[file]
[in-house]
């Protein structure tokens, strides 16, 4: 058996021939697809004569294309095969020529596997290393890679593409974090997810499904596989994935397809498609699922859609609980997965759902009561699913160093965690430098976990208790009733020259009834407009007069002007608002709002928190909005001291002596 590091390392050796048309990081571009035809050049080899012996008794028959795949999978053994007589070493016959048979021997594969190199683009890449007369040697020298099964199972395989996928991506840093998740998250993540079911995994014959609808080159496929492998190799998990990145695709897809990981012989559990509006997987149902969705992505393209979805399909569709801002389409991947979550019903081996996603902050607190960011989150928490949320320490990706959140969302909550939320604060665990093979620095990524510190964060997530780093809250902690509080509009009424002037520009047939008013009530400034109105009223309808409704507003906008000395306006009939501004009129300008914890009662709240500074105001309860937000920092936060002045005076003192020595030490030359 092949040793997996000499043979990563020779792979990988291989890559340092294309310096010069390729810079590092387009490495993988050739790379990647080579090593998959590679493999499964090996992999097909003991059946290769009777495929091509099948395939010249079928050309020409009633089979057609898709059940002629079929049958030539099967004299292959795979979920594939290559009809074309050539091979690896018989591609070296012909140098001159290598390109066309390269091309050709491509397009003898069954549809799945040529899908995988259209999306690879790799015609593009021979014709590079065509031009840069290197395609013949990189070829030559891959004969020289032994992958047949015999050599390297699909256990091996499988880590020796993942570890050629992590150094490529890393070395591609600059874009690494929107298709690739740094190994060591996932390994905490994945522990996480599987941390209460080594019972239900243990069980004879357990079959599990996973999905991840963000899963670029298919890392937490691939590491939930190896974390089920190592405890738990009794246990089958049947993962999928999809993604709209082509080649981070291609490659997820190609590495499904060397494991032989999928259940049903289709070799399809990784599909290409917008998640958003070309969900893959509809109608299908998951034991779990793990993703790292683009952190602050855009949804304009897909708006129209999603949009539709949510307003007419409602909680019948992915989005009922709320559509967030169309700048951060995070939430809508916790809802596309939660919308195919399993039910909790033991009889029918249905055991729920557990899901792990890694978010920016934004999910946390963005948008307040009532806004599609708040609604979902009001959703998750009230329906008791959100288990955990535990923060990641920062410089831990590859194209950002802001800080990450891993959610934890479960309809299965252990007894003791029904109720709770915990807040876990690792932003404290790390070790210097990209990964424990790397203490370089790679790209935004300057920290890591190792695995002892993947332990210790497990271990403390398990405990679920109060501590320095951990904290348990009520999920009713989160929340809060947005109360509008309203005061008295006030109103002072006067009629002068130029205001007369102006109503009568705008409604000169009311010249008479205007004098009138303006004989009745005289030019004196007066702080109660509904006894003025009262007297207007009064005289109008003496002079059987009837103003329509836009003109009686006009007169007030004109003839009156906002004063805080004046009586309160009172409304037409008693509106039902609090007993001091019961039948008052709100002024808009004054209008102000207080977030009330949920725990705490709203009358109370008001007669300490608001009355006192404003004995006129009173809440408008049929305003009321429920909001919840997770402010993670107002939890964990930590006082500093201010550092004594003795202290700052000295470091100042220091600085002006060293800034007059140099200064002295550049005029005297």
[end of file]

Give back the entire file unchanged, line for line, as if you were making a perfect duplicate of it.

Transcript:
[in-house]
């Protein structure tokens, strides 16, 4: 058996021939697809004569294309095969020529596997290393890679593409974090997810499904596989994935397809498609699922859609609980997965759902009561699913160093965690430098976990208790009733020259009834407009007069002007608002709002928190909005001291002596 590091390392050796048309990081571009035809050049080899012996008794028959795949999978053994007589070493016959048979021997594969190199683009890449007369040697020298099964199972395989996928991506840093998740998250993540079911995994014959609808080159496929492998190799998990990145695709897809990981012989559990509006997987149902969705992505393209979805399909569709801002389409991947979550019903081996996603902050607190960011989150928490949320320490990706959140969302909550939320604060665990093979620095990524510190964060997530780093809250902690509080509009009424002037520009047939008013009530400034109105009223309808409704507003906008000395306006009939501004009129300008914890009662709240500074105001309860937000920092936060002045005076003192020595030490030359 092949040793997996000499043979990563020779792979990988291989890559340092294309310096010069390729810079590092387009490495993988050739790379990647080579090593998959590679493999499964090996992999097909003991059946290769009777495929091509099948395939010249079928050309020409009633089979057609898709059940002629079929049958030539099967004299292959795979979920594939290559009809074309050539091979690896018989591609070296012909140098001159290598390109066309390269091309050709491509397009003898069954549809799945040529899908995988259209999306690879790799015609593009021979014709590079065509031009840069290197395609013949990189070829030559891959004969020289032994992958047949015999050599390297699909256990091996499988880590020796993942570890050629992590150094490529890393070395591609600059874009690494929107298709690739740094190994060591996932390994905490994945522990996480599987941390209460080594019972239900243990069980004879357990079959599990996973999905991840963000899963670029298919890392937490691939590491939930190896974390089920190592405890738990009794246990089958049947993962999928999809993604709209082509080649981070291609490659997820190609590495499904060397494991032989999928259940049903289709070799399809990784599909290409917008998640958003070309969900893959509809109608299908998951034991779990793990993703790292683009952190602050855009949804304009897909708006129209999603949009539709949510307003007419409602909680019948992915989005009922709320559509967030169309700048951060995070939430809508916790809802596309939660919308195919399993039910909790033991009889029918249905055991729920557990899901792990890694978010920016934004999910946390963005948008307040009532806004599609708040609604979902009001959703998750009230329906008791959100288990955990535990923060990641920062410089831990590859194209950002802001800080990450891993959610934890479960309809299965252990007894003791029904109720709770915990807040876990690792932003404290790390070790210097990209990964424990790397203490370089790679790209935004300057920290890591190792695995002892993947332990210790497990271990403390398990405990679920109060501590320095951990904290348990009520999920009713989160929340809060947005109360509008309203005061008295006030109103002072006067009629002068130029205001007369102006109503009568705008409604000169009311010249008479205007004098009138303006004989009745005289030019004196007066702080109660509904006894003025009262007297207007009064005289109008003496002079059987009837103003329509836009003109009686006009007169007030004109003839009156906002004063805080004046009586309160009172409304037409008693509106039902609090007993001091019961039948008052709100002024808009004054209008102000207080977030009330949920725990705490709203009358109370008001007669300490608001009355006192404003004995006129009173809440408008049929305003009321429920909001919840997770402010993670107002939890964990930590006082500093201010550092004594003795202290700052000295470091100042220091600085002006060293800034007059140099200064002295550049005029005297």